The idea that a Ferris Wheel can both signify a whole place yet also be dangerously ephemeral speaks to what we love and mourn about public amusement. Public amusments create other worlds. But those worlds are meant to vanish, to live more in memory than for real, to end suddenly and without explanation. They contain the seeds of their own ending.  






Was a poster for a terrible 80s throwback movie I saw 10 minutes of in a hotel 11 months later and then turned off. I'm pretty sure my caption was pun on the Eddie Money song, which I love. The video for that song is 3 1/2 minutes long and infinitely better than the movie, which felt about a month long. 

The video then: 

Trivia: the song is a duet between Eddie Money and Ronnie Spector. They never appear on screen together.  




If you'd like to know what my next book Brat Pack America: Places you Know and Love Thanks to 80s Teen Movies is about, here's the nut of it in five minutes where I explain all. 

 Thank you to Brady Forrest and Ignite San Francisco who invited me to do this presentation in the spring. Great prep for the 9813 times I'll be doing it next year when I go on tour.  

And I want to do more Ignite Events (say what?). This one was so much fun. 





Do you keep in touch with the folks from “Karate Kid”?

Yeah, we’re kind of a fraternity. Ralph and I have become better friends in recent years, first from me calling him out of the blue to work on the “Sweep the Leg” video with me. We also reconnected in 2008 at Pat Morita’s (Mr. Miyagi’s) memorial. The Cobra Kai guys I’ve stayed in touch the whole time. And Pat we were all very close to. We called him Uncle Pat. He called me BZ.

“The Karate Kid” is a family. Like family, you don’t talk every day. But when you do, you pick right back up. And I can’t really imagine my life without it.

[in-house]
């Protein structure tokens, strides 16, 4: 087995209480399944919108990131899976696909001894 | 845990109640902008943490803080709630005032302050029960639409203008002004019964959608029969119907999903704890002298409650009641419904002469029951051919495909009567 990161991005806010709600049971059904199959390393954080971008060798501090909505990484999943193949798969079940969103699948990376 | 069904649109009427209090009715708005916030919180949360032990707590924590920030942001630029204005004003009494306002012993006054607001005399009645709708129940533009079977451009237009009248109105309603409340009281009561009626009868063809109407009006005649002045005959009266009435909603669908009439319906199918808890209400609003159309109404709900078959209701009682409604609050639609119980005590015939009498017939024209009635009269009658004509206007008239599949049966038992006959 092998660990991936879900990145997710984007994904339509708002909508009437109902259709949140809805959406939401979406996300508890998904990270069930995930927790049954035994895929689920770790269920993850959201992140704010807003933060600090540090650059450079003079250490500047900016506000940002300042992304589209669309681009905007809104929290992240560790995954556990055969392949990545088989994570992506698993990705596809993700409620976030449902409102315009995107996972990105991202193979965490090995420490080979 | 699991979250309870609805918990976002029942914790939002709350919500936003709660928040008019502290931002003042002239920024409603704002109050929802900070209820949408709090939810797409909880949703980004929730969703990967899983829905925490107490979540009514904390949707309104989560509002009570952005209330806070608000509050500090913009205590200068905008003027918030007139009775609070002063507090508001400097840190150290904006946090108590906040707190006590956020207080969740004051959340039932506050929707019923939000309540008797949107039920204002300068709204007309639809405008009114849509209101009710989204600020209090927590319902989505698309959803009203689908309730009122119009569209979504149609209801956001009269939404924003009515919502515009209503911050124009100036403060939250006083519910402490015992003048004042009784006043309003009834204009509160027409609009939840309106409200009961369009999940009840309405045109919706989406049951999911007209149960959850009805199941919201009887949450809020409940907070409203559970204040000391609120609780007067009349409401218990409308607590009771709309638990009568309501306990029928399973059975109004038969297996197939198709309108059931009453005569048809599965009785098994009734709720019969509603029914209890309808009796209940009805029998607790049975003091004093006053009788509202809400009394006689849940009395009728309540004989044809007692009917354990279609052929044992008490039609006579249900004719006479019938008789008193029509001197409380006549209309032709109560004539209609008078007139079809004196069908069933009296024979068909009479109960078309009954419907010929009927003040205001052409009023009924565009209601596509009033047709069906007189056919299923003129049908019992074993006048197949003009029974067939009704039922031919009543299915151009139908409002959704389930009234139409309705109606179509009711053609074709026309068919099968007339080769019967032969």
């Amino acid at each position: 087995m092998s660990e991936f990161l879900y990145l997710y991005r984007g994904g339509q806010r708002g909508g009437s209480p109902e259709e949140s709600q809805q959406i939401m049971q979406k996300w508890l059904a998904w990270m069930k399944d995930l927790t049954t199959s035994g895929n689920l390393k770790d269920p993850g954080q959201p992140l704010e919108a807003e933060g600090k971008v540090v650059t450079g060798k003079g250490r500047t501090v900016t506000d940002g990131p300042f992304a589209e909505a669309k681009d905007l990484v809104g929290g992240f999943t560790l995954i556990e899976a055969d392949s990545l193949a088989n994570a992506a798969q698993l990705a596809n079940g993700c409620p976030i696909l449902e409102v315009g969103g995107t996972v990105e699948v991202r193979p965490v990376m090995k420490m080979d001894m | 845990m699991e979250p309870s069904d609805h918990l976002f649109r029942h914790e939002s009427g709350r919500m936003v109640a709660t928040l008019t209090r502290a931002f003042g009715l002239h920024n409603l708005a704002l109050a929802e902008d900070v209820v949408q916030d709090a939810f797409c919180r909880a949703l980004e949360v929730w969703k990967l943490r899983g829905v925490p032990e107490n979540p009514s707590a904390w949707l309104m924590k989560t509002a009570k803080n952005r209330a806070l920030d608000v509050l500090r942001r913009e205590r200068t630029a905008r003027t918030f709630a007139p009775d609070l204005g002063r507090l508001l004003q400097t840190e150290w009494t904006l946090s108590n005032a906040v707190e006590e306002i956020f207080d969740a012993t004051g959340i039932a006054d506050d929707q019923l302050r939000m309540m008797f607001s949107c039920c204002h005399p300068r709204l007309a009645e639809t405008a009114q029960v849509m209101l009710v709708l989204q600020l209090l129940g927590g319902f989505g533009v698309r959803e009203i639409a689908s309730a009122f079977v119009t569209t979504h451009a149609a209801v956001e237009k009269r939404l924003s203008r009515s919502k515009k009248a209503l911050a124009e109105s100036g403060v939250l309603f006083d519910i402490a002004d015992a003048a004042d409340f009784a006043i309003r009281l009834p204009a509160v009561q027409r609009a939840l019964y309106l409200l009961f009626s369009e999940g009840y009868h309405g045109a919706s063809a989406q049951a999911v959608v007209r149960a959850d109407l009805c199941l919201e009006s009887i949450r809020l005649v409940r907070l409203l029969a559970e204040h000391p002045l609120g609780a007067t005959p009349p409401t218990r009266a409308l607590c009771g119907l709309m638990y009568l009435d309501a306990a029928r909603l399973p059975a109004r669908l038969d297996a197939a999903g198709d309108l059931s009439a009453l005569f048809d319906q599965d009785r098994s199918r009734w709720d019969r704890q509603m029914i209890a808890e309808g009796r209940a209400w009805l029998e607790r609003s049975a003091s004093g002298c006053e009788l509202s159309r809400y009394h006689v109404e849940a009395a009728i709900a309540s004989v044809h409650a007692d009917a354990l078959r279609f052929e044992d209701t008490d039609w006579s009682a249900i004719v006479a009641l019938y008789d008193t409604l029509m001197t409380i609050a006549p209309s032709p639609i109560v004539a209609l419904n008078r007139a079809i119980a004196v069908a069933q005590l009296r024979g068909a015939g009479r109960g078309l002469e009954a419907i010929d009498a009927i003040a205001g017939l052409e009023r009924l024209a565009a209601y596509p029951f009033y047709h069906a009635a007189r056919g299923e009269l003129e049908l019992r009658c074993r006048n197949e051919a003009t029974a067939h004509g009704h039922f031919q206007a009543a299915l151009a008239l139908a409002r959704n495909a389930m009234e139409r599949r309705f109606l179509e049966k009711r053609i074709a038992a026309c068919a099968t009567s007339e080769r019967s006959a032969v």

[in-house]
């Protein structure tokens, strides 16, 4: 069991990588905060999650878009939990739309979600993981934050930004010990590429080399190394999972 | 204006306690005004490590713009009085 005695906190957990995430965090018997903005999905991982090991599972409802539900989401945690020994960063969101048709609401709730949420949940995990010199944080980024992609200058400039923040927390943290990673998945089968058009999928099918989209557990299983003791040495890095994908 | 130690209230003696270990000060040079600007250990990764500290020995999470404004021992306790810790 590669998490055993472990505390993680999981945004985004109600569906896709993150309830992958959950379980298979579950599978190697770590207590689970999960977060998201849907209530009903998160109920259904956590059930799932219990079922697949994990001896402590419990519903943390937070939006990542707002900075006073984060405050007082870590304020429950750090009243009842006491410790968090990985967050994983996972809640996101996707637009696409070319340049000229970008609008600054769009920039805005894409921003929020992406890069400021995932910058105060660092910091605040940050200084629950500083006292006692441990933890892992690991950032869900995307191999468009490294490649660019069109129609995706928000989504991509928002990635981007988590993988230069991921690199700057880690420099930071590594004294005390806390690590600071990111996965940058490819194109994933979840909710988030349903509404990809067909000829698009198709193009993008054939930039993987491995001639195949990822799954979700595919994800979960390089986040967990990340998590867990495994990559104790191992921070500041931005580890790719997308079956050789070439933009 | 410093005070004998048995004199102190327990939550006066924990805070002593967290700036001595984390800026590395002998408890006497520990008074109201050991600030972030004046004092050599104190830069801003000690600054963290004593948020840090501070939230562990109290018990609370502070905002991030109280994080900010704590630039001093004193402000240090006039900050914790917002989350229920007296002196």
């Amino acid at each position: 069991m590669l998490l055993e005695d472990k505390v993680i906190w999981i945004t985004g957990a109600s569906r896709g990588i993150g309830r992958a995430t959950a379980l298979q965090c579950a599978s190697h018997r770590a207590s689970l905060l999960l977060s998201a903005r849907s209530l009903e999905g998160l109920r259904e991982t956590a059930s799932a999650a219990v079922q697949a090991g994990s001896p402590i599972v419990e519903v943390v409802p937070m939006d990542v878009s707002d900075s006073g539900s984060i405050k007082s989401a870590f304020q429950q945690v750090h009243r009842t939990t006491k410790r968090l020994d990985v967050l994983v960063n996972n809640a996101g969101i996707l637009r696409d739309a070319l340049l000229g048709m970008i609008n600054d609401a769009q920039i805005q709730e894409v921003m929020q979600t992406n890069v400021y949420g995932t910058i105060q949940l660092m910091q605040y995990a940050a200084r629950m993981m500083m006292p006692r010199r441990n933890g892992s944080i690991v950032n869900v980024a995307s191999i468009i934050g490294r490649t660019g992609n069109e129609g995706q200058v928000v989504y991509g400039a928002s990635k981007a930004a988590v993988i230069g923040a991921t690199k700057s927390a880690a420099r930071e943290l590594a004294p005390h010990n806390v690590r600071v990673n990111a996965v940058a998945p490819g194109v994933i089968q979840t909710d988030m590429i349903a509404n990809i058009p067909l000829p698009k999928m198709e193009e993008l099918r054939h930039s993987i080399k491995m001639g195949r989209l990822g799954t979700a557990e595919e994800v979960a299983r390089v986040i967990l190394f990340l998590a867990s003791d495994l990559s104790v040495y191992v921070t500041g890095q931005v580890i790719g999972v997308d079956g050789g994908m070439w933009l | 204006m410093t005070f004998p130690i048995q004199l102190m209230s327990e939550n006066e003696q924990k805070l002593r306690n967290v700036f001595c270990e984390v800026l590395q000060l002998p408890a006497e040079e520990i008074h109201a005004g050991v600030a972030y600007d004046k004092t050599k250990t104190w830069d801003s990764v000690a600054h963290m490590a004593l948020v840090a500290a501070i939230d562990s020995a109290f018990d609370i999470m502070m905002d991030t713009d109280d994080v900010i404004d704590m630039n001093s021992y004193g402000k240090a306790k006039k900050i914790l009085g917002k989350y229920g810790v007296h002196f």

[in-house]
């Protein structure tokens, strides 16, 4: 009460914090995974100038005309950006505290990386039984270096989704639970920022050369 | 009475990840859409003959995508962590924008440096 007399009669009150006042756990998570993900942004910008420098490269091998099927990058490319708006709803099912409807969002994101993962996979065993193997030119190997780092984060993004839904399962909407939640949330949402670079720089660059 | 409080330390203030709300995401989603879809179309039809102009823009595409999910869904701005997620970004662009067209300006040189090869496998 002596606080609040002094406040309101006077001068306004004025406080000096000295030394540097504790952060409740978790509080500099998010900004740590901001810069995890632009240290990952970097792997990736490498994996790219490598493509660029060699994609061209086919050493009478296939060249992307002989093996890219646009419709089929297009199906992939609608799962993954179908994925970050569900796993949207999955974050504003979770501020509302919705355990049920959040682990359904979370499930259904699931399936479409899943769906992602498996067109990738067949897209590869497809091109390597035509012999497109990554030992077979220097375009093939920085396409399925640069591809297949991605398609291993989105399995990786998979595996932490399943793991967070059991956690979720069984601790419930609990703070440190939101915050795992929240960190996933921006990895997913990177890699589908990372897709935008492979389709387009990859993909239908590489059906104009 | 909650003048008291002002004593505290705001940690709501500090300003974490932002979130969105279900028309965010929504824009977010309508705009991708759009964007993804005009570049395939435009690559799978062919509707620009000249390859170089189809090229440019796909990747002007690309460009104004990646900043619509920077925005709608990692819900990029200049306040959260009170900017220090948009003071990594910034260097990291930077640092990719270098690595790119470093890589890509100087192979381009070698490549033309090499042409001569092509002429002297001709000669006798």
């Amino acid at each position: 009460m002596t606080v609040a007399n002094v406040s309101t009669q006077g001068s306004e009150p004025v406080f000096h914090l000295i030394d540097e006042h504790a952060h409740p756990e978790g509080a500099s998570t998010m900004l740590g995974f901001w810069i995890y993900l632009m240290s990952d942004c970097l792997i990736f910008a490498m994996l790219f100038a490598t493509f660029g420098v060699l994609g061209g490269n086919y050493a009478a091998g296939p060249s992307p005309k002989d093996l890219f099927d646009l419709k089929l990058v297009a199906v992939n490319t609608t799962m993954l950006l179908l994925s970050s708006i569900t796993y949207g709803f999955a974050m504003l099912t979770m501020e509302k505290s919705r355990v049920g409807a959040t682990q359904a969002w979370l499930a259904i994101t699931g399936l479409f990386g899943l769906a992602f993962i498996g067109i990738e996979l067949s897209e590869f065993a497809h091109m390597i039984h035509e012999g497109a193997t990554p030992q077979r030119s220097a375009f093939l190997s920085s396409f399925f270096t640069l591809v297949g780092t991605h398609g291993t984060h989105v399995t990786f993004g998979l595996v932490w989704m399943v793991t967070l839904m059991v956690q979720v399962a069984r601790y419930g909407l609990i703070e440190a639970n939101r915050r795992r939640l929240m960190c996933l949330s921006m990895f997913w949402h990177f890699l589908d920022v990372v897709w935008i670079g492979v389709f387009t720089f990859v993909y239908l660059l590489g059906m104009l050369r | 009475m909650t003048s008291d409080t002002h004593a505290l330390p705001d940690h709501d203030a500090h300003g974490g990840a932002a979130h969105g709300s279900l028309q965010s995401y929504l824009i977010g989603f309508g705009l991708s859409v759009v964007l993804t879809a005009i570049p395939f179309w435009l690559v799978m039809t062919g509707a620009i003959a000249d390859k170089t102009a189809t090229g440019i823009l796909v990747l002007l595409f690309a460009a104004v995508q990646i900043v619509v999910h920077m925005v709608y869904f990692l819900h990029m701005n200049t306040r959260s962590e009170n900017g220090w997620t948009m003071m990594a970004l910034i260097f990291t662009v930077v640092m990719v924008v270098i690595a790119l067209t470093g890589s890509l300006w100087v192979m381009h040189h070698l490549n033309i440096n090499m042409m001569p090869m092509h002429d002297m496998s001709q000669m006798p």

Complete interview up at Salon





None of us buying our first Radiohead T-shirts could have known that, three decades later, we would be living in the world Casey Kasem helped create. It is the music fan's time, powered by self-curation and the urge to share. Our playlists, queues, devices and social media profiles may be as unique to each of us as our genetic code. But sharing and effusing are the highways this data travels. Since those highways are choked with music already, we search in the noise not just for experts but also for common ground, not just for someone who knows music better than us but someone who feels as enthusiastic about sharing the joy of it as we do.

In an earlier time, we would find our musical brothers and sisters by picking a side — alternative over mainstream, rap instead of rock — seeing who agreed, then defending our choice to the death. In the 21st century, that feels like hating on hugs and world peace. We like the music we like. Instead of xenophobes, we are now all world travelers, on the same journey to find more.


One of my heores, Casey Kasem passed away this past Sunday. I wrote this remembrance for Thank you to Linda Holmes for the opportunity.